Well, they did say it would be exciting.
After another long Oscar season the Academy of Motion Picture Arts and Sciences revealed the winners of the 94th Academy Awards tonight from the Dolby Theatre in Hollywood, celebrating best in film for 2021 where the Sundance hit CODA won Best Picture, making Oscar history as the first film to win the top prize without a directing and editing nomination and with three or less total nominations since 1932’s Grand Hotel. The film, which details the story of a grown hearing daughter of deaf parents who wants to forge out on her own, won all three of its nods, Supporting Actor for Troy Kotsur and Adapted Screenplay for its director Sian Heder. Despite it’s low nomination total and no below the line support, the film hit a momentum in the post-nomination phase of the Oscar race, winning SAG, WGA and the PGA leading up to tonight. The cast charmed stars and voters alike on the way to the Dolby stage and Apple, who bought the film for a record-setting $25M became the first streamer to win Best Picture, much to the chagrin of Netflix, who have been angling for this award for a few years.
Here’s a rundown of the stats that CODA broke tonight:
- First film to win Best Picture with three or less nominations since 1932’s Grand Hotel.
- First film to win Best Picture without directing and editing nominations since 1932’s Grand Hotel.
- First film to win Best Picture after skipping all fall festivals since 2006’s The Departed.
- First film to win Best Picture as a remake of a non-English langue film since 2006’s The Departed.
- First film to win Best Picture without a BAFTA Best Film nomination since 2004’s Million Dollar Baby.
- First film to win Best Picture without a Golden Globe screenplay nomination for since 2004’s Million Dollar Baby.
- First film to win Best Picture without a DGA nomination since 1989’s Driving Miss Daisy.
- First film to win Best Picture as a Sundance Film Festival premiere.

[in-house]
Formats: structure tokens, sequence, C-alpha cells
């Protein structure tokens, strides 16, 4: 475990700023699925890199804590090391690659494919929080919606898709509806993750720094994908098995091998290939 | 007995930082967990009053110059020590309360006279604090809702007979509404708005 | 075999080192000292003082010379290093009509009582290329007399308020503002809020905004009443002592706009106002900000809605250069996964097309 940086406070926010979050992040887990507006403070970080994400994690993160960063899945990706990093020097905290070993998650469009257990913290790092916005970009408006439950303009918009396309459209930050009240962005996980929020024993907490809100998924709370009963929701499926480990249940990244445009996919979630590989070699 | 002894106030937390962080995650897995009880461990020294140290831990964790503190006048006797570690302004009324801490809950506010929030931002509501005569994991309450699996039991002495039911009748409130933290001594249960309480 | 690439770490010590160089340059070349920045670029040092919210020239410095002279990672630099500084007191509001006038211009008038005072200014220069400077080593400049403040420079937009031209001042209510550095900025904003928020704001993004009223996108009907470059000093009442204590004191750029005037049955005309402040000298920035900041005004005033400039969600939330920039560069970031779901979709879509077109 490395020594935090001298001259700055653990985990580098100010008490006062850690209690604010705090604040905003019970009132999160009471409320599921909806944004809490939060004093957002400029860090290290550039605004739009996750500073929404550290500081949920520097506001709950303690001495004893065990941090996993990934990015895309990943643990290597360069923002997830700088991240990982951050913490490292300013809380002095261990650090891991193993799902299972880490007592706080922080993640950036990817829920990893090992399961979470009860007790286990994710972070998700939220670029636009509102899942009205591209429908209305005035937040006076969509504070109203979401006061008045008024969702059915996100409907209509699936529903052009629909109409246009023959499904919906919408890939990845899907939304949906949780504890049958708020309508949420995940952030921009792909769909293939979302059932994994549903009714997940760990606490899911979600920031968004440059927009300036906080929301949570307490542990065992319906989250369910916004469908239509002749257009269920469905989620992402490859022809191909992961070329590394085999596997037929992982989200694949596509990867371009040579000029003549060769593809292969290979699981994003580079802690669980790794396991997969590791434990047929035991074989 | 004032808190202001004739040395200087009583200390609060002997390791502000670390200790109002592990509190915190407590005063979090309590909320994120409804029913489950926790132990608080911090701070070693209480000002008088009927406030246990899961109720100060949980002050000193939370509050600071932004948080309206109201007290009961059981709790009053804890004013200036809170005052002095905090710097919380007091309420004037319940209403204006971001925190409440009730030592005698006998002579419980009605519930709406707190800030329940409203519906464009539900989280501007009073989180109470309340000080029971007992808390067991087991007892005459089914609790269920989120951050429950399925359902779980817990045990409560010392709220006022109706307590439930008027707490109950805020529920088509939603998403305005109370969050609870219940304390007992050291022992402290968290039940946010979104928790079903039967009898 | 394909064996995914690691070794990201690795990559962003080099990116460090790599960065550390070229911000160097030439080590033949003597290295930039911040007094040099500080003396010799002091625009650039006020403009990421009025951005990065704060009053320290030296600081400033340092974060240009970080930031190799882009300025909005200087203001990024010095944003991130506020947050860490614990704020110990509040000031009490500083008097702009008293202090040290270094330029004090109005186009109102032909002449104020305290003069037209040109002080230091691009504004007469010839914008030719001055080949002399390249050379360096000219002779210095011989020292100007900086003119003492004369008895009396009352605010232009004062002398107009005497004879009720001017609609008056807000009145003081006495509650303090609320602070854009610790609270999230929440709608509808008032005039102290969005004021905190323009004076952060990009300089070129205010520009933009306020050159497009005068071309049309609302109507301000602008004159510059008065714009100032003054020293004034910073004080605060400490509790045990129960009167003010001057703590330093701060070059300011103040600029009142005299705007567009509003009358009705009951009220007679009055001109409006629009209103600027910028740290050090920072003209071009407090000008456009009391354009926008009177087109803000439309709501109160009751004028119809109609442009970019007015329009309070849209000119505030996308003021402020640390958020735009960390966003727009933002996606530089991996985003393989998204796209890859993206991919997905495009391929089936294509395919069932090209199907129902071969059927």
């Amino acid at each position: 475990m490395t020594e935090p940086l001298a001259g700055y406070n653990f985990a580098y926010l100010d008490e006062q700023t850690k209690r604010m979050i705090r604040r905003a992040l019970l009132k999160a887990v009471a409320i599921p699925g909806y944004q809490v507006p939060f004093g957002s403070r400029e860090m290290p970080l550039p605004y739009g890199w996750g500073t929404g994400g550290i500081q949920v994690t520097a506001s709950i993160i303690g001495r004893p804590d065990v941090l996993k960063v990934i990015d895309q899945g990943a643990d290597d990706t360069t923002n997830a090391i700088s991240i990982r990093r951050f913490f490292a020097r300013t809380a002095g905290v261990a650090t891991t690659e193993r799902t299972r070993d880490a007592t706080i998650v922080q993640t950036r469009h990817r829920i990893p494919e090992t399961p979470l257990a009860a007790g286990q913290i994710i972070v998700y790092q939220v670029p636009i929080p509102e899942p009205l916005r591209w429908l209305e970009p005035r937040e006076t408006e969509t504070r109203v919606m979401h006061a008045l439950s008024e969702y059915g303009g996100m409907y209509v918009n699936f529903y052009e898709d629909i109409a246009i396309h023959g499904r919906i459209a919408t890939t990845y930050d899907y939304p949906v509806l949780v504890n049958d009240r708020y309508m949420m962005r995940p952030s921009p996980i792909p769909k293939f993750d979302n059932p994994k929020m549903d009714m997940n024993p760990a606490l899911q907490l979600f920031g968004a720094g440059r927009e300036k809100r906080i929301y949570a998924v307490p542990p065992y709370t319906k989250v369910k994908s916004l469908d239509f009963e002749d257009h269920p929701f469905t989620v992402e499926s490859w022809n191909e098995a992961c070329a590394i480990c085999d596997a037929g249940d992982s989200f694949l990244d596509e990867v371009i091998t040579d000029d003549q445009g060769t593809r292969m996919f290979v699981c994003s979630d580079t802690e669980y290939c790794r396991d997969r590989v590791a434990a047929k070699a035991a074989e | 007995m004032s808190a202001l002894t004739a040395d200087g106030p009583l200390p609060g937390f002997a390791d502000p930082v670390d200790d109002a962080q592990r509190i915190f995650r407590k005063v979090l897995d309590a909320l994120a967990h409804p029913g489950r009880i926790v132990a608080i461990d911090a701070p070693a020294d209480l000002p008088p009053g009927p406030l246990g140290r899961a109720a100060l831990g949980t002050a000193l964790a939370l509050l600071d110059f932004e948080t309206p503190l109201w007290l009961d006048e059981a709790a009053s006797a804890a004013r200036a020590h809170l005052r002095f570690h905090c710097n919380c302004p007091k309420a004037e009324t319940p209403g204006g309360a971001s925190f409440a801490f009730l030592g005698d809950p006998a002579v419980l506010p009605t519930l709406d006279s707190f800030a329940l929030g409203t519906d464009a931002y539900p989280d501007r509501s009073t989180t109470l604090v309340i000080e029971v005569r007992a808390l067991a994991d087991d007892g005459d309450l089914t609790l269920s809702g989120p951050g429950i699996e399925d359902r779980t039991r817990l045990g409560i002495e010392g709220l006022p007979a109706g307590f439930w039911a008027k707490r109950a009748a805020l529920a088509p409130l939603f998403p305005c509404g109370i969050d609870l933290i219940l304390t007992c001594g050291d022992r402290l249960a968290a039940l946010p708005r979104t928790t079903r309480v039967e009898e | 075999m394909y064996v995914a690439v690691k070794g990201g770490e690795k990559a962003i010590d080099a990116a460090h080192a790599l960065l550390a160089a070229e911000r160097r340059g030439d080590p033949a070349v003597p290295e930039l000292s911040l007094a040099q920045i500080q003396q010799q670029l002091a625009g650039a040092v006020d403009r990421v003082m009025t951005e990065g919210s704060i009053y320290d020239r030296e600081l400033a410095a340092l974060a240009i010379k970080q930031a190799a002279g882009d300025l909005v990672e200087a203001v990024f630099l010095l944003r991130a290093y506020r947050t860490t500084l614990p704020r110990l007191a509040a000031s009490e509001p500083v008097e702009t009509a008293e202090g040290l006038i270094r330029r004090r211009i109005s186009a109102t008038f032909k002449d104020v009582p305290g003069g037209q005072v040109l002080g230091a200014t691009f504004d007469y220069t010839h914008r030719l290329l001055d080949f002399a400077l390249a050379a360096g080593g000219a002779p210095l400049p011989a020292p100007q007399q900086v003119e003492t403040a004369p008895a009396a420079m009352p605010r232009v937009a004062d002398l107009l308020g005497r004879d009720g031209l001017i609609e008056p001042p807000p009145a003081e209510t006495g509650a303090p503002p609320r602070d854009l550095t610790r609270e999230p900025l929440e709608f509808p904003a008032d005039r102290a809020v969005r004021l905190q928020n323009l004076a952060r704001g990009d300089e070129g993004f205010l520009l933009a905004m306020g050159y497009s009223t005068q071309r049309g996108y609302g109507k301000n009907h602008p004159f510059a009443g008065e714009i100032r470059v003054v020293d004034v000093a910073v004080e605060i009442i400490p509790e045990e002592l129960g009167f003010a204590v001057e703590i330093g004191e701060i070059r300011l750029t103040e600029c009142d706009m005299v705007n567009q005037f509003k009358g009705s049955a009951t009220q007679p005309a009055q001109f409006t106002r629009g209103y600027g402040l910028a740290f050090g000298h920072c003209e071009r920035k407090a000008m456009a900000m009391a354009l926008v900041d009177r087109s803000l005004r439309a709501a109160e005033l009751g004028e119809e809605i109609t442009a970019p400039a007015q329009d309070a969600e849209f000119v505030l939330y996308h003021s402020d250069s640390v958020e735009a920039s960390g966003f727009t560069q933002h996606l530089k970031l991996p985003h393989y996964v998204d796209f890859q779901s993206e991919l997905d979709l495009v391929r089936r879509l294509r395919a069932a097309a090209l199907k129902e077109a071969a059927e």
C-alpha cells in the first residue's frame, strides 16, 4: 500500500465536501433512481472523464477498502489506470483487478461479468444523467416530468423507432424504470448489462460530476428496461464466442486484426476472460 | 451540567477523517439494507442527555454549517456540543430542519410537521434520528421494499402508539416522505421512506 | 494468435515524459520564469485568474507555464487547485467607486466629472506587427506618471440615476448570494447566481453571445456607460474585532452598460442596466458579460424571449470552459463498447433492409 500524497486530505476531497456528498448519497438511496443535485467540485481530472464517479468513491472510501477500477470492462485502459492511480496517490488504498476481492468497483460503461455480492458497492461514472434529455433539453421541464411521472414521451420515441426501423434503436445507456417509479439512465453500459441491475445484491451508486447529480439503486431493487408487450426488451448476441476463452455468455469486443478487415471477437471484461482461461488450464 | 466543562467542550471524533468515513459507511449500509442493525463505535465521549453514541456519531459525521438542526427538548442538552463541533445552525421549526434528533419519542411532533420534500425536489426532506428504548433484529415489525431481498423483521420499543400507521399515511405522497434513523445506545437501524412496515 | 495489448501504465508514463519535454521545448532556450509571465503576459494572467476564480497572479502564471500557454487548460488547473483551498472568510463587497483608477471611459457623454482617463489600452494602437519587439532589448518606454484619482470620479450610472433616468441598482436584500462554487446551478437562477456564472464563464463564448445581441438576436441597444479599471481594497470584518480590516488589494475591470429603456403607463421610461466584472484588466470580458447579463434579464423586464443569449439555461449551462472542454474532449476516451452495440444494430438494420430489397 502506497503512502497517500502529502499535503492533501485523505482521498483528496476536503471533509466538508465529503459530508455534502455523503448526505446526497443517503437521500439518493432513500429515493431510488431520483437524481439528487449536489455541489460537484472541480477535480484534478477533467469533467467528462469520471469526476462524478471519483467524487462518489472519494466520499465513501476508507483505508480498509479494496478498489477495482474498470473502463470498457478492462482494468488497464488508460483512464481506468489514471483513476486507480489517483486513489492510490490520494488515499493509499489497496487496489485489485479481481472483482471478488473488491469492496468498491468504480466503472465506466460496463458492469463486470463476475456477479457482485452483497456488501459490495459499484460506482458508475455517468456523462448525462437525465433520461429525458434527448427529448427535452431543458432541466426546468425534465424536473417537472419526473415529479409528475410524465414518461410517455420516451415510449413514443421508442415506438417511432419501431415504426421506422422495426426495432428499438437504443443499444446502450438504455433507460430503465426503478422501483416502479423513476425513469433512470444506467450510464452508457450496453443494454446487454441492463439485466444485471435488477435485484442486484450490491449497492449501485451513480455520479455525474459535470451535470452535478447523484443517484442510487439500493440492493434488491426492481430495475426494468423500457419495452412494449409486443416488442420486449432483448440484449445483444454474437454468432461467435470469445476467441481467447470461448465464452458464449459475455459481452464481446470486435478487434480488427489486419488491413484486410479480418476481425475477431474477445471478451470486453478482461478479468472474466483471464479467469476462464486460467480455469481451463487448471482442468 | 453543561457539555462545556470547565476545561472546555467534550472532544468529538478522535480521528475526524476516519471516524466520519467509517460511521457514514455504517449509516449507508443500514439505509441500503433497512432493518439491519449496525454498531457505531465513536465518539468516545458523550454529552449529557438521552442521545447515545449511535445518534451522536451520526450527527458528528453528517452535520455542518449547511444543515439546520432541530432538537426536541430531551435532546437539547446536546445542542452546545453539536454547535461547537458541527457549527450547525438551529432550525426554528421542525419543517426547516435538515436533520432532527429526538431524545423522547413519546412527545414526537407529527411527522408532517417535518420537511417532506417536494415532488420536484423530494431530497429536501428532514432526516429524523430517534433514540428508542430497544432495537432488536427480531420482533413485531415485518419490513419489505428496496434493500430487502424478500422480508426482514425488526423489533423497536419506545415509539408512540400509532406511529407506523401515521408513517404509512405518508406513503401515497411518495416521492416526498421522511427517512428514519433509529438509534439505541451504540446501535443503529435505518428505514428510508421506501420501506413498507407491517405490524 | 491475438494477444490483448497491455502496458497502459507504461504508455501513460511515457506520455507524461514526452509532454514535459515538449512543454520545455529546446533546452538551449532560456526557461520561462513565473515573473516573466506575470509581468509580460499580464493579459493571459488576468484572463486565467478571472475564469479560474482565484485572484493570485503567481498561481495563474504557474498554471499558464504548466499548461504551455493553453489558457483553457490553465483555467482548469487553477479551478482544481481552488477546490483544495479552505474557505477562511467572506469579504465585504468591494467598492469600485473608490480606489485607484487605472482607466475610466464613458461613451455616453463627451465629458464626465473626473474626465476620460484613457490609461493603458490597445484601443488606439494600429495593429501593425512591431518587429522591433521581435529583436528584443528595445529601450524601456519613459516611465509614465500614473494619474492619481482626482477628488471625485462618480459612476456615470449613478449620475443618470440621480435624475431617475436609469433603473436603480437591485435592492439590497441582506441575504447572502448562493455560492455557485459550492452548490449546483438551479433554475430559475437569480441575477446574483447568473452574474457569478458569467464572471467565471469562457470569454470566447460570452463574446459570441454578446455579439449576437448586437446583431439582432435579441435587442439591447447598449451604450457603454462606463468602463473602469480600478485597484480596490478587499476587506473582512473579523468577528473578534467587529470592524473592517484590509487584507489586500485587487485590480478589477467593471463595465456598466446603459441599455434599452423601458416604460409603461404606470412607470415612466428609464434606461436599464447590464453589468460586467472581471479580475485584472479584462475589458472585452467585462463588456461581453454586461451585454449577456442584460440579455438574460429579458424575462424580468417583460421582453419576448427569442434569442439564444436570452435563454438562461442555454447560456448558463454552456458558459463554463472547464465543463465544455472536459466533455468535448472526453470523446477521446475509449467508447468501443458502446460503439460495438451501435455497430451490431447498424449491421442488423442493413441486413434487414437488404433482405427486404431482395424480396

- First film to win Best Picture from a streamer.
The night was hosted by Regina Hall, Amy Schumer and Wanda Sykes. It’s the first time ever a multiple host lineup has been comprised entirely of women. Venus and Serena Williams open the 94th Academy Awards and introduce the “Be Alive” performance by Beyonce, which was pre-recorded at a tennis court in Compton. The hosting trio took over with jokes like “The Oscars, where movie lovers unite and watch TV” and “You know what’s in the In Memoriam this year? The Golden Globes” but despite being a group of three and on their own hour to hour their presence often felt non-existent outside of one gag with Schumer dressed as Spider-Man coming down from the rafters, Sykes as (King) Richard Williams and Hall as Tammy Faye.
Despite its field-best 12 nominations, The Power of the Dog only won for Jane Campion’s direction, making it the first film to only win Best Director since 1967’s The Graduate, where Mike Nichols prevailed over heavy competition.
After a quieter and smaller ceremony at Union Station in Los Angeles last year (due to higher rates of COVID than this year), the Oscars returned to the Dolby Theatre, produced by television and film producer Will Packer. But, while last year had its share of controversy when its producer, Oscar-winning director Steven Soderbergh, took a big gamble by having Best Picture announced before Best Actress and Best Actor, thinking that the late Chadwick Boseman would be winning the latter and hoping for an Oscars ‘moment.’ That didn’t happen and it backfired spectacularly. Packer and his team did keep one thing from last year; the small table and intimate atmosphere for the front row seats, which had a great birds eye appeal, an angle that was used liberally throughout the show.